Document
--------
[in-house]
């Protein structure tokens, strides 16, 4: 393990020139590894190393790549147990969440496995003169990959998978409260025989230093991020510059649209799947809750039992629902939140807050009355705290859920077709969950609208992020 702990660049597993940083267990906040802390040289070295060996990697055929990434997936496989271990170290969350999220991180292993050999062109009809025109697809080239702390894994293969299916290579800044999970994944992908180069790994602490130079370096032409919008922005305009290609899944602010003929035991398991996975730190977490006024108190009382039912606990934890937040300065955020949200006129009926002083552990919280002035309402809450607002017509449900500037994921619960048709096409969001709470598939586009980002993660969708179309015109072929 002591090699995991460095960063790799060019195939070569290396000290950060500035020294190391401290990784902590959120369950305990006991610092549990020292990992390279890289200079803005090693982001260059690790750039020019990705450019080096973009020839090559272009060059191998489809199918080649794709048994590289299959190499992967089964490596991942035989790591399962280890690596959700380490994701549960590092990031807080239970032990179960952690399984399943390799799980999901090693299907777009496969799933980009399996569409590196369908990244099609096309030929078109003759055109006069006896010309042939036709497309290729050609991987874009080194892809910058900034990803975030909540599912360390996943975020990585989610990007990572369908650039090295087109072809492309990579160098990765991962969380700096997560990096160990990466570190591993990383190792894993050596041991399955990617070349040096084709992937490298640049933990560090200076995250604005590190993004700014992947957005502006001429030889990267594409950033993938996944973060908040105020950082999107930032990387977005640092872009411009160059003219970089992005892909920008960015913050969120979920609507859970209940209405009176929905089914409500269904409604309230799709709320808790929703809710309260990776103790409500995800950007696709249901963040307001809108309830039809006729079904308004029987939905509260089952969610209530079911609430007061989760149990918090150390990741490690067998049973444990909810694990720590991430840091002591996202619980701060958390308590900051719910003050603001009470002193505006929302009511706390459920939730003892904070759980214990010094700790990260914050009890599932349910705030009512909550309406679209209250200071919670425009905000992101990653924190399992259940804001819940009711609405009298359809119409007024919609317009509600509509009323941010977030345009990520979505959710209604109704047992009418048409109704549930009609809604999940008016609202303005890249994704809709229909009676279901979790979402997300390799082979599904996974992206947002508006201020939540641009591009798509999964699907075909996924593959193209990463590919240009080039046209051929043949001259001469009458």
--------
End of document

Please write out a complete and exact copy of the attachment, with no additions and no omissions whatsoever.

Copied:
[in-house]
């Protein structure tokens, strides 16, 4: 393990020139590894190393790549147990969440496995003169990959998978409260025989230093991020510059649209799947809750039992629902939140807050009355705290859920077709969950609208992020 702990660049597993940083267990906040802390040289070295060996990697055929990434997936496989271990170290969350999220991180292993050999062109009809025109697809080239702390894994293969299916290579800044999970994944992908180069790994602490130079370096032409919008922005305009290609899944602010003929035991398991996975730190977490006024108190009382039912606990934890937040300065955020949200006129009926002083552990919280002035309402809450607002017509449900500037994921619960048709096409969001709470598939586009980002993660969708179309015109072929 002591090699995991460095960063790799060019195939070569290396000290950060500035020294190391401290990784902590959120369950305990006991610092549990020292990992390279890289200079803005090693982001260059690790750039020019990705450019080096973009020839090559272009060059191998489809199918080649794709048994590289299959190499992967089964490596991942035989790591399962280890690596959700380490994701549960590092990031807080239970032990179960952690399984399943390799799980999901090693299907777009496969799933980009399996569409590196369908990244099609096309030929078109003759055109006069006896010309042939036709497309290729050609991987874009080194892809910058900034990803975030909540599912360390996943975020990585989610990007990572369908650039090295087109072809492309990579160098990765991962969380700096997560990096160990990466570190591993990383190792894993050596041991399955990617070349040096084709992937490298640049933990560090200076995250604005590190993004700014992947957005502006001429030889990267594409950033993938996944973060908040105020950082999107930032990387977005640092872009411009160059003219970089992005892909920008960015913050969120979920609507859970209940209405009176929905089914409500269904409604309230799709709320808790929703809710309260990776103790409500995800950007696709249901963040307001809108309830039809006729079904308004029987939905509260089952969610209530079911609430007061989760149990918090150390990741490690067998049973444990909810694990720590991430840091002591996202619980701060958390308590900051719910003050603001009470002193505006929302009511706390459920939730003892904070759980214990010094700790990260914050009890599932349910705030009512909550309406679209209250200071919670425009905000992101990653924190399992259940804001819940009711609405009298359809119409007024919609317009509600509509009323941010977030345009990520979505959710209604109704047992009418048409109704549930009609809604999940008016609202303005890249994704809709229909009676279901979790979402997300390799082979599904996974992206947002508006201020939540641009591009798509999964699907075909996924593959193209990463590919240009080039046209051929043949001259001469009458």